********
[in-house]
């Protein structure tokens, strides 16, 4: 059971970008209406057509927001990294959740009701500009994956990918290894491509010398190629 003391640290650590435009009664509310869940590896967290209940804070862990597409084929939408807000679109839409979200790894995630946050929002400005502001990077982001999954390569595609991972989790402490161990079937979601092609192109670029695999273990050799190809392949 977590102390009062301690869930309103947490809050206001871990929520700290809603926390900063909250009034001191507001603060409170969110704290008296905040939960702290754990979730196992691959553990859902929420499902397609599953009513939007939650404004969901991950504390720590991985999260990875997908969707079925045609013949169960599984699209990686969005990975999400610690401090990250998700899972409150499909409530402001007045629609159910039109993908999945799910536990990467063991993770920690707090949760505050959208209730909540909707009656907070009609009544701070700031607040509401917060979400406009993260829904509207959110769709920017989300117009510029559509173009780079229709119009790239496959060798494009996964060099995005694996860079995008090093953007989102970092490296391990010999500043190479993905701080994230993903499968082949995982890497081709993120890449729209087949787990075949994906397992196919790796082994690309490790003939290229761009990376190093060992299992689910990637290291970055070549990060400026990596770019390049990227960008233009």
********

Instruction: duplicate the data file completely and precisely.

[in-house]
């Protein structure tokens, strides 16, 4: 059971970008209406057509927001990294959740009701500009994956990918290894491509010398190629 003391640290650590435009009664509310869940590896967290209940804070862990597409084929939408807000679109839409979200790894995630946050929002400005502001990077982001999954390569595609991972989790402490161990079937979601092609192109670029695999273990050799190809392949 977590102390009062301690869930309103947490809050206001871990929520700290809603926390900063909250009034001191507001603060409170969110704290008296905040939960702290754990979730196992691959553990859902929420499902397609599953009513939007939650404004969901991950504390720590991985999260990875997908969707079925045609013949169960599984699209990686969005990975999400610690401090990250998700899972409150499909409530402001007045629609159910039109993908999945799910536990990467063991993770920690707090949760505050959208209730909540909707009656907070009609009544701070700031607040509401917060979400406009993260829904509207959110769709920017989300117009510029559509173009780079229709119009790239496959060798494009996964060099995005694996860079995008090093953007989102970092490296391990010999500043190479993905701080994230993903499968082949995982890497081709993120890449729209087949787990075949994906397992196919790796082994690309490790003939290229761009990376190093060992299992689910990637290291970055070549990060400026990596770019390049990227960008233009």